How to reduce the risk of missing bugs before deploying on production?
It’s very common to have a handful of issues when deploying a software change to production because you are replacing a working version of your software or application with the one having the desired changes. Your testing team might have thoroughly tested the new version of the software, but still, the doubt of whether it will work as intended or not is always there.
So, let’s peek into some of the worthy methods that you can incorporate to reduce the risk of missing bugs before deploying to production.
Table Of Contents
Automating as much as you can
It is always better to keep the mundane repeatable tasks for computers as they are better at dealing with them as compared to humans. With automation, you need not worry about missing any steps while deploying a change, such as creating a folder or giving permissions to some of the files.
All you have to do is, invest some hours in creating a script and just run the script again when you want to deploy a change. With a range of automation tools at your disposal, such as Testsigma, Jenkins, Terraform, etc., you can have all your scripts in version control, which keeps everyone updated regarding the change, when it was applied, and the reason why it changed in both deployment and infrastructure pipelines.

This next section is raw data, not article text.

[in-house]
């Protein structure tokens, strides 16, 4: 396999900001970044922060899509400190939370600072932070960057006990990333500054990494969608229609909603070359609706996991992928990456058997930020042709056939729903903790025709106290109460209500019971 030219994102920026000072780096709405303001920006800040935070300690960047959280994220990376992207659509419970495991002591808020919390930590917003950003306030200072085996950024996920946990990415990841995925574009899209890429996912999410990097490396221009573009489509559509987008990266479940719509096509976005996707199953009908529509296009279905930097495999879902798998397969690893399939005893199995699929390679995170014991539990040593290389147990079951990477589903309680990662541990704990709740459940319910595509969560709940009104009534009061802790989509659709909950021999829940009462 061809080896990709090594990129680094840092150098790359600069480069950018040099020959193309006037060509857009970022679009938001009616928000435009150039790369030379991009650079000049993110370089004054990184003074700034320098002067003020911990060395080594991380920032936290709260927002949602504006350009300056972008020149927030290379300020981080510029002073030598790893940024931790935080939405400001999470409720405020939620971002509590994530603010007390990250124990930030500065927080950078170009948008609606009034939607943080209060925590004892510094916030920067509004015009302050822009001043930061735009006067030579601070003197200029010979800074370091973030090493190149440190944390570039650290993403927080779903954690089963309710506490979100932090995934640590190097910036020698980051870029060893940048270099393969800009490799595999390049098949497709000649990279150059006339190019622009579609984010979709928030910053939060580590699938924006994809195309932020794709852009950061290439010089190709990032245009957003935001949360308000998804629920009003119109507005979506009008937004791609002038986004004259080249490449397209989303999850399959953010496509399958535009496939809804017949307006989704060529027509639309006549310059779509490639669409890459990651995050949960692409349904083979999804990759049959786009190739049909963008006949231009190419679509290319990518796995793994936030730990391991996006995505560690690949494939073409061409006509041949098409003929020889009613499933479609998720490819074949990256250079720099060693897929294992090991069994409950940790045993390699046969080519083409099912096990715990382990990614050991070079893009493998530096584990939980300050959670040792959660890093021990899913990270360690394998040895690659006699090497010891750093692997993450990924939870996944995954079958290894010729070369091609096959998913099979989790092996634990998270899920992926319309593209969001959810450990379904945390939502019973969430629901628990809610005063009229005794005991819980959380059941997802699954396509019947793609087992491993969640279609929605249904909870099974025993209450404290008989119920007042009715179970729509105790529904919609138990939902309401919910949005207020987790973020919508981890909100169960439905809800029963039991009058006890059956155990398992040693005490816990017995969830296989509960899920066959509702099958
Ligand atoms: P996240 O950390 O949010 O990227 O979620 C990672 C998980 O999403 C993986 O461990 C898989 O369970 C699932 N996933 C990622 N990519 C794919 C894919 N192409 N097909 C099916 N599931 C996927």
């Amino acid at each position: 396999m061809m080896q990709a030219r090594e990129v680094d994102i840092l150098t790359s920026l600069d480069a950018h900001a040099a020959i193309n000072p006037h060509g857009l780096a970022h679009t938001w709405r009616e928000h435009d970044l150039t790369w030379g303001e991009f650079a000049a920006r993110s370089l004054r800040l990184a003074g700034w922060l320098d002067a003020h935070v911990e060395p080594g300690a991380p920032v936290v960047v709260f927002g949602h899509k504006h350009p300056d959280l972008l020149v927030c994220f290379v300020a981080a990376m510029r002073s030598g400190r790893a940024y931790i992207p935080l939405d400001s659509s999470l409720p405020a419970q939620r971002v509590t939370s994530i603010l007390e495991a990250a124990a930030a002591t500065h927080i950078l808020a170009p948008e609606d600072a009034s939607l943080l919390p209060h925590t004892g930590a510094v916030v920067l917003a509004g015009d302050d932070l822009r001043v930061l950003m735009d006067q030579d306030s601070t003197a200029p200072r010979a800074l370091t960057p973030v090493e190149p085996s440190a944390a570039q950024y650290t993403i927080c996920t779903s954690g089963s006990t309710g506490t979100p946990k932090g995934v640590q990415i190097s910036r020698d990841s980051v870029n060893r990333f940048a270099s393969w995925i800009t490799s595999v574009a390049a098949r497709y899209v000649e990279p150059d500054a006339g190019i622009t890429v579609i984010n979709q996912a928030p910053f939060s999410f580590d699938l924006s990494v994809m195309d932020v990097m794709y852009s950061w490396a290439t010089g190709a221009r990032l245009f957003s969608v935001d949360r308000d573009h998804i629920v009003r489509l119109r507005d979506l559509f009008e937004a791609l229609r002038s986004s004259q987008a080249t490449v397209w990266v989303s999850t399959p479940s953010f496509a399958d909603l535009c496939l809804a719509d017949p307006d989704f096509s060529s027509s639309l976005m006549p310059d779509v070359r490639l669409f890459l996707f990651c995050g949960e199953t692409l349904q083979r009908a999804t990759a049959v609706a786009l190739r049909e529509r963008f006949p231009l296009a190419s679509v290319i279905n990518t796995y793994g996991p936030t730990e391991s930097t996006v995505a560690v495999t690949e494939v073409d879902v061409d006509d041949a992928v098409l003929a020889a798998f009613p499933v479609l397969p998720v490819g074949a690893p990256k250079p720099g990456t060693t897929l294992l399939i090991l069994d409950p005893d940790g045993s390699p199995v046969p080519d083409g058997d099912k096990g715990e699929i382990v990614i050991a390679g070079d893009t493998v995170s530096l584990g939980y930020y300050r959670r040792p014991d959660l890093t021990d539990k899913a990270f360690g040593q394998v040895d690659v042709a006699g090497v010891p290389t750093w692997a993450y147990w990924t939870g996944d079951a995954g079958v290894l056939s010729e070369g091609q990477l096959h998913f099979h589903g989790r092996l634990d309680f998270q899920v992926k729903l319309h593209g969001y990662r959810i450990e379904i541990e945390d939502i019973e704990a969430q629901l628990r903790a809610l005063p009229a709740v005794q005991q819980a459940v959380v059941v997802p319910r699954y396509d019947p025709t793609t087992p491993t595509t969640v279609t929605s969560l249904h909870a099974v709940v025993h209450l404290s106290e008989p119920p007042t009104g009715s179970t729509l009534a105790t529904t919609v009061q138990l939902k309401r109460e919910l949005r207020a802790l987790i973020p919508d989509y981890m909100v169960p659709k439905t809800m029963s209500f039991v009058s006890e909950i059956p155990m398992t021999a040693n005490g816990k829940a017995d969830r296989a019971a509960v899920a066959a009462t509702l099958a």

With automation, deployments become a seamless, smooth affair where you can easily move forward and backwards without any hassles. Deploying and reverting a deployment becomes as easy as clicking a button and can be done even by non-technical people.
Deploying the same way all the time
If you want to avoid any unfavourable surprises in the real environment, you need to deploy the same way all the time. In order to achieve this, you need testing environments similar to production.
This does not mean that you need the same data everywhere as it can be expensive and associated with several security-related risks. It simply means that your configuration in testing environments should replicate the production environment in every possible way.